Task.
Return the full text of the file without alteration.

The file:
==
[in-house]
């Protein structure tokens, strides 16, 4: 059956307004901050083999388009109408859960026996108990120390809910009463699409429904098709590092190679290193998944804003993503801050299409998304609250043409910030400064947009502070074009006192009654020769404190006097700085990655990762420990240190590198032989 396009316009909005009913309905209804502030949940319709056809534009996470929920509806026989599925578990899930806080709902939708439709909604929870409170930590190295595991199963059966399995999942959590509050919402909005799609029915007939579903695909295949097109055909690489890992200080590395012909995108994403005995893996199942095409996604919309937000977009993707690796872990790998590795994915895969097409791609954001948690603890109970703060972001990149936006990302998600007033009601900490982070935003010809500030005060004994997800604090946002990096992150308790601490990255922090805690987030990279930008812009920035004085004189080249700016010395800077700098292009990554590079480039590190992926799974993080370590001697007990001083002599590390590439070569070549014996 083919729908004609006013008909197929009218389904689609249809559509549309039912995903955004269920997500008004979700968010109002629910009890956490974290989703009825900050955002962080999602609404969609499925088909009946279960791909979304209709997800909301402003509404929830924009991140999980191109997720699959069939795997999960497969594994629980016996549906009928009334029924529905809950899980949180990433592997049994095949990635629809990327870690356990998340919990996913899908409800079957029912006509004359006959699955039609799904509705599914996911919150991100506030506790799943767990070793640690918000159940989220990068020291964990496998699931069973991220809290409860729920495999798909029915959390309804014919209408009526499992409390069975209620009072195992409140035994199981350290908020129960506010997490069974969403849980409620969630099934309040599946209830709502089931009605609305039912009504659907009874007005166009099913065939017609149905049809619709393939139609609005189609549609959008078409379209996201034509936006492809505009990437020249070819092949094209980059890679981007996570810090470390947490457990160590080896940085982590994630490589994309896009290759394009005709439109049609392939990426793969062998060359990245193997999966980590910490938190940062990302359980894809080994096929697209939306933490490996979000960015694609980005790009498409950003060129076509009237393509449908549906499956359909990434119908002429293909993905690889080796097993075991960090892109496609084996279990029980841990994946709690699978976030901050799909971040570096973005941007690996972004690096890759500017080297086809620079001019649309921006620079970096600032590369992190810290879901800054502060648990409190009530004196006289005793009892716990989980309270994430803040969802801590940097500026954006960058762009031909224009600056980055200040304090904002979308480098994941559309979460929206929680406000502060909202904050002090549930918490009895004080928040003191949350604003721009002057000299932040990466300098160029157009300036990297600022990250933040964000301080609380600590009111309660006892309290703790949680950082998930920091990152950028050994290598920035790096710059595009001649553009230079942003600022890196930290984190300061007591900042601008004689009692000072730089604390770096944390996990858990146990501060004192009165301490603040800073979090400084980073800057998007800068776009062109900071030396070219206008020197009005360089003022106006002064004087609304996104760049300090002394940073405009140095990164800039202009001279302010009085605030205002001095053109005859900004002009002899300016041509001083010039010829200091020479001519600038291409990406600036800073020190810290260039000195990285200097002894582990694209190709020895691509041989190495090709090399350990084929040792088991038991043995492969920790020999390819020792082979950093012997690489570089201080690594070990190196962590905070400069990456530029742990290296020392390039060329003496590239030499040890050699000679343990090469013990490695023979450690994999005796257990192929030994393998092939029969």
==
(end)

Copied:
[in-house]
């Protein structure tokens, strides 16, 4: 059956307004901050083999388009109408859960026996108990120390809910009463699409429904098709590092190679290193998944804003993503801050299409998304609250043409910030400064947009502070074009006192009654020769404190006097700085990655990762420990240190590198032989 396009316009909005009913309905209804502030949940319709056809534009996470929920509806026989599925578990899930806080709902939708439709909604929870409170930590190295595991199963059966399995999942959590509050919402909005799609029915007939579903695909295949097109055909690489890992200080590395012909995108994403005995893996199942095409996604919309937000977009993707690796872990790998590795994915895969097409791609954001948690603890109970703060972001990149936006990302998600007033009601900490982070935003010809500030005060004994997800604090946002990096992150308790601490990255922090805690987030990279930008812009920035004085004189080249700016010395800077700098292009990554590079480039590190992926799974993080370590001697007990001083002599590390590439070569070549014996 083919729908004609006013008909197929009218389904689609249809559509549309039912995903955004269920997500008004979700968010109002629910009890956490974290989703009825900050955002962080999602609404969609499925088909009946279960791909979304209709997800909301402003509404929830924009991140999980191109997720699959069939795997999960497969594994629980016996549906009928009334029924529905809950899980949180990433592997049994095949990635629809990327870690356990998340919990996913899908409800079957029912006509004359006959699955039609799904509705599914996911919150991100506030506790799943767990070793640690918000159940989220990068020291964990496998699931069973991220809290409860729920495999798909029915959390309804014919209408009526499992409390069975209620009072195992409140035994199981350290908020129960506010997490069974969403849980409620969630099934309040599946209830709502089931009605609305039912009504659907009874007005166009099913065939017609149905049809619709393939139609609005189609549609959008078409379209996201034509936006492809505009990437020249070819092949094209980059890679981007996570810090470390947490457990160590080896940085982590994630490589994309896009290759394009005709439109049609392939990426793969062998060359990245193997999966980590910490938190940062990302359980894809080994096929697209939306933490490996979000960015694609980005790009498409950003060129076509009237393509449908549906499956359909990434119908002429293909993905690889080796097993075991960090892109496609084996279990029980841990994946709690699978976030901050799909971040570096973005941007690996972004690096890759500017080297086809620079001019649309921006620079970096600032590369992190810290879901800054502060648990409190009530004196006289005793009892716990989980309270994430803040969802801590940097500026954006960058762009031909224009600056980055200040304090904002979308480098994941559309979460929206929680406000502060909202904050002090549930918490009895004080928040003191949350604003721009002057000299932040990466300098160029157009300036990297600022990250933040964000301080609380600590009111309660006892309290703790949680950082998930920091990152950028050994290598920035790096710059595009001649553009230079942003600022890196930290984190300061007591900042601008004689009692000072730089604390770096944390996990858990146990501060004192009165301490603040800073979090400084980073800057998007800068776009062109900071030396070219206008020197009005360089003022106006002064004087609304996104760049300090002394940073405009140095990164800039202009001279302010009085605030205002001095053109005859900004002009002899300016041509001083010039010829200091020479001519600038291409990406600036800073020190810290260039000195990285200097002894582990694209190709020895691509041989190495090709090399350990084929040792088991038991043995492969920790020999390819020792082979950093012997690489570089201080690594070990190196962590905070400069990456530029742990290296020392390039060329003496590239030499040890050699000679343990090469013990490695023979450690994999005796257990192929030994393998092939029969």